But achieving this is not always easy, and it is clear that nurses face certain barriers when trying to share information in a timely and effective way, especially when communication involves practitioners in another agency or service. This was recognised by Lord Laming in his recent review of children's services, The Protection of Children in England: A Progress Report.1 According to his report, despite considerable progress in integrated working, there remain significant problems in the day-to-day reality of working across organisational boundaries and cultures.

Guidance
Having the confidence and the support to know when and how to share patient information, and with whom, is essential. To enable this, the government has refreshed its cross-sector information-sharing guidance and it was republished in October 2008 as Information Sharing: Guidance For Practitioners and Managers.2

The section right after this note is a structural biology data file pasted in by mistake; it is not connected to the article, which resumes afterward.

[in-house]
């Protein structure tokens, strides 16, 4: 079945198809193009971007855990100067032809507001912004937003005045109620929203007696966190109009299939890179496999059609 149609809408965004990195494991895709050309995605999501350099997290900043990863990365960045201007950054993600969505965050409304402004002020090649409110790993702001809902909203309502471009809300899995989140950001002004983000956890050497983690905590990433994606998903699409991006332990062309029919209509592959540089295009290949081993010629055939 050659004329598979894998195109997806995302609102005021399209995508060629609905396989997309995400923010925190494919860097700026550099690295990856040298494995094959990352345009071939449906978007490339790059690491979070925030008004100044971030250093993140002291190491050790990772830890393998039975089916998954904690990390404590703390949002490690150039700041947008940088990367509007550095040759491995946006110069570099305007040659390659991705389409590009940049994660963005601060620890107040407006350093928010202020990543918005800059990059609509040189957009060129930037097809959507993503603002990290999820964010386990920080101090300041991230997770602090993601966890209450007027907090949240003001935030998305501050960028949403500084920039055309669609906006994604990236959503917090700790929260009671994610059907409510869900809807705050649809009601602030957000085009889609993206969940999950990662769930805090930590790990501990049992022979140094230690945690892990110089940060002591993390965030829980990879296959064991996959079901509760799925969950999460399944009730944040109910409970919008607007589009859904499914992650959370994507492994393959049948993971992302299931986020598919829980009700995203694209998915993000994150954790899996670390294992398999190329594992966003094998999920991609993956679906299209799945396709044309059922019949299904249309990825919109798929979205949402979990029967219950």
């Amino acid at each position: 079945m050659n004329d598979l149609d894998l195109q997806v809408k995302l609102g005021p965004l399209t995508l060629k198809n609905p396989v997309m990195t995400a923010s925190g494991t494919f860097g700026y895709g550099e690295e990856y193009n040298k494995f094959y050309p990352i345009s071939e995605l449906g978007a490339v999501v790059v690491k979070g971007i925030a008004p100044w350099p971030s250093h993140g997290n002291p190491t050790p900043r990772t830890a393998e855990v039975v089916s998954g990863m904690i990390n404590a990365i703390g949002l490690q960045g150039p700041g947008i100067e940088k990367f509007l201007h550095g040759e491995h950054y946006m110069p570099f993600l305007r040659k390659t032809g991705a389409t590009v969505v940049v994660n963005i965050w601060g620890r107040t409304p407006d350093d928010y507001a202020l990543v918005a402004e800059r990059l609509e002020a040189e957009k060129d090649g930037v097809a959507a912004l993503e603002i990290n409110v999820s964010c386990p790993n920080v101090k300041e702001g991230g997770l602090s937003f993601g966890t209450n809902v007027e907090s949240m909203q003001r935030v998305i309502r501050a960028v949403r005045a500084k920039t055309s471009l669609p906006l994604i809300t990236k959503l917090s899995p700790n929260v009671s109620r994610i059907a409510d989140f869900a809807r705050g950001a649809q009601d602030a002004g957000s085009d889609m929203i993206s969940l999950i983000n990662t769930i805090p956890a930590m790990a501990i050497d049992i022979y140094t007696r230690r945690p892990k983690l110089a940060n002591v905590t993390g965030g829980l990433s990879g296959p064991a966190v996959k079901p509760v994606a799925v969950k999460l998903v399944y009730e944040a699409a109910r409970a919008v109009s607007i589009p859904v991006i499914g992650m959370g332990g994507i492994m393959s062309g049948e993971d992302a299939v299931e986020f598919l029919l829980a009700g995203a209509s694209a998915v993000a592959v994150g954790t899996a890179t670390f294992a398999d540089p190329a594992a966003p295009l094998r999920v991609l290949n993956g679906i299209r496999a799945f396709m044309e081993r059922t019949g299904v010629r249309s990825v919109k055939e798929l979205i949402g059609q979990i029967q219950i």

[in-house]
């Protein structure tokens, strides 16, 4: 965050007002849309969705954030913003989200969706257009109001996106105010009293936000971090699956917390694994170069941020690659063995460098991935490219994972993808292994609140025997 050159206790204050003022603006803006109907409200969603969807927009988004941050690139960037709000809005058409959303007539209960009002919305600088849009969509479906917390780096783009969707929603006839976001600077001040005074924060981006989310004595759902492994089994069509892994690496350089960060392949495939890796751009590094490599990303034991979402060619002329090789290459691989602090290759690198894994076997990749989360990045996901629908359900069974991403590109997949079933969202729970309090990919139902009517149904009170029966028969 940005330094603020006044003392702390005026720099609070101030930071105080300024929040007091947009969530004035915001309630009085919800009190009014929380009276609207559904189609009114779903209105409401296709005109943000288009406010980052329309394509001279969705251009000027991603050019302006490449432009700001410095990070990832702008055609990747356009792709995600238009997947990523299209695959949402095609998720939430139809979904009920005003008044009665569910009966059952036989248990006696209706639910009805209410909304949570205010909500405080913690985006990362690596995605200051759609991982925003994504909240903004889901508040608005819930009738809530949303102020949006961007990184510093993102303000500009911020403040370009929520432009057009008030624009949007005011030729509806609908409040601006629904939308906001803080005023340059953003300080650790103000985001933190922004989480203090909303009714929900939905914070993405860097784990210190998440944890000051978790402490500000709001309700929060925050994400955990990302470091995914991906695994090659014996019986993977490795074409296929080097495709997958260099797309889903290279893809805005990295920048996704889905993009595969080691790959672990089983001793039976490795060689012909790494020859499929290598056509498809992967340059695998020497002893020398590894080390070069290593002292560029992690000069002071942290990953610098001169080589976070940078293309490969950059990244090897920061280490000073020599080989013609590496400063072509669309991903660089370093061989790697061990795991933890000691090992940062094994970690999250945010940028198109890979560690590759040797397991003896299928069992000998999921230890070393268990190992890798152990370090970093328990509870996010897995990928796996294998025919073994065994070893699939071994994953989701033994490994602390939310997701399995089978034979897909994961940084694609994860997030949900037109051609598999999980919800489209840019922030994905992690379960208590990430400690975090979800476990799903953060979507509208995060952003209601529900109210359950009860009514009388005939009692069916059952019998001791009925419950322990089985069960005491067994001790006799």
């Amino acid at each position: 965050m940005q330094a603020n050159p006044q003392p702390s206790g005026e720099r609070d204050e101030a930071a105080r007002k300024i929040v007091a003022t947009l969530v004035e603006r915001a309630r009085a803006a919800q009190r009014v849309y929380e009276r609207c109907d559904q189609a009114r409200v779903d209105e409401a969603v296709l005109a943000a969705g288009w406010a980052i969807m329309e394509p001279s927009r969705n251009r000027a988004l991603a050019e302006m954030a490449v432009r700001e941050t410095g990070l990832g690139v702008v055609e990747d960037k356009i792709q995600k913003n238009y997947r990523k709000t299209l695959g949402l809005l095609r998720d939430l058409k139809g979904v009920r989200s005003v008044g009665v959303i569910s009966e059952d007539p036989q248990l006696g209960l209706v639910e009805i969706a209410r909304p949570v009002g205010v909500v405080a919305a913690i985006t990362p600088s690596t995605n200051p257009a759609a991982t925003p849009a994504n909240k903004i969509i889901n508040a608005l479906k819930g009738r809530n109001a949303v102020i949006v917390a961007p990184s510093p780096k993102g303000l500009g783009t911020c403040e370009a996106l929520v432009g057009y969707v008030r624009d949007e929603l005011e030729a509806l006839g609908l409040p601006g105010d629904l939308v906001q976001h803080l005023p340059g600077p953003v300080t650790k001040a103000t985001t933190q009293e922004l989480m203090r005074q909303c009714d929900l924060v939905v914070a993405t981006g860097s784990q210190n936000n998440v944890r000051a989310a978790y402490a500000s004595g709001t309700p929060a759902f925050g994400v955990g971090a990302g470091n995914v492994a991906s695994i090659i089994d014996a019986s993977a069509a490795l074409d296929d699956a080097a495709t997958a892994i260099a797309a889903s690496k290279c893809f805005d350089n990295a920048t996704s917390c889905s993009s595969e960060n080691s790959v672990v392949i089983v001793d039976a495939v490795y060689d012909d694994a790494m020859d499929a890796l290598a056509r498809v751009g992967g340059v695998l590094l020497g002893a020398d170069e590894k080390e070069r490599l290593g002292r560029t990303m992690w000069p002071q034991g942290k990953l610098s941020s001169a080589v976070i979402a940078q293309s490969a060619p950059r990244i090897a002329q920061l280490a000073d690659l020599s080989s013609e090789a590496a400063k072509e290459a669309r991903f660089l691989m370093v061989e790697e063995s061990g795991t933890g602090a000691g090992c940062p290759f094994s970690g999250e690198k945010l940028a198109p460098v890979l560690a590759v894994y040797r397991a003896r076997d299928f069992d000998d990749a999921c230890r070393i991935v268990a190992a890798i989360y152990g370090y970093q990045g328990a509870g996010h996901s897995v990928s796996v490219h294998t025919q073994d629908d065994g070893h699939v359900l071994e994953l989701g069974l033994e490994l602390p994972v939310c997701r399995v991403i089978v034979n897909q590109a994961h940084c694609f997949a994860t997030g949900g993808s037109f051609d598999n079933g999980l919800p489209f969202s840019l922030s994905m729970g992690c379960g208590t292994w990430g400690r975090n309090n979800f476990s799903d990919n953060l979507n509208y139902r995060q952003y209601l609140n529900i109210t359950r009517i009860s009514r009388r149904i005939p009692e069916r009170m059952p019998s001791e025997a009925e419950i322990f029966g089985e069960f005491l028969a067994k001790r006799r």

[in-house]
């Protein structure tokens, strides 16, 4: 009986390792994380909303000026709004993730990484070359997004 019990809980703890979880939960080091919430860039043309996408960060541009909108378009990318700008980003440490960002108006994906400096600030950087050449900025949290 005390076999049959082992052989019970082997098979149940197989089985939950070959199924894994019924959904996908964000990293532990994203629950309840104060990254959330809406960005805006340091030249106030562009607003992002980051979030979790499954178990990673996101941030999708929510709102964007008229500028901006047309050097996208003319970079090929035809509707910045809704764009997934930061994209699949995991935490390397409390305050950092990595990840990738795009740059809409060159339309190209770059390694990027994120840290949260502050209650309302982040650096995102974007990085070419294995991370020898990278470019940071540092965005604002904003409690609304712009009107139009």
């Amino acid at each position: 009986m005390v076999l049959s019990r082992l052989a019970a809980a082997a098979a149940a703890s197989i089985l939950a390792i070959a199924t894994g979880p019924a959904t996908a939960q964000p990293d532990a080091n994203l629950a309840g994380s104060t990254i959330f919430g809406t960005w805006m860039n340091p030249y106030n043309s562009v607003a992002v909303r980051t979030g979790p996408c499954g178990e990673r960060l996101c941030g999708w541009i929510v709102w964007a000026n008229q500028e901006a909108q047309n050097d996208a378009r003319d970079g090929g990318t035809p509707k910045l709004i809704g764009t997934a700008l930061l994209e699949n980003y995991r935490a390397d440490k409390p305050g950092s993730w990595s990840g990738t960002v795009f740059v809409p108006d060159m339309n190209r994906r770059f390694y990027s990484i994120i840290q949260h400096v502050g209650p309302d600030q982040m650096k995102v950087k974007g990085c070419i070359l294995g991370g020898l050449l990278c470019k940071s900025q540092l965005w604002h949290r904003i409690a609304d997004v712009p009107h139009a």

The new guidance aims to help those working in health and other sectors to understand how to share information legally and professionally when liaising with children, young people, adults or families. While this is not a panacea, it goes some way to providing nurses with practical advice and examples.
The document supports good practice, which can be especially important in cases of early intervention and preventative work where information-sharing decisions may be less clear than in safeguarding or child protection situations.

The guidance (available to download online and to order by post, see Resource) sets out clear and simple processes for nurses to follow in the form of seven key questions about information-sharing. These give a step-by-step guide about what to share, with whom and when. These seven key questions are complemented by seven golden rules, and will help support decision-making so practitioners can be more confident that information is being shared legally and professionally (see Boxes 1 and 2).

[[Box 1 prof]]

[[Box 2 prof]]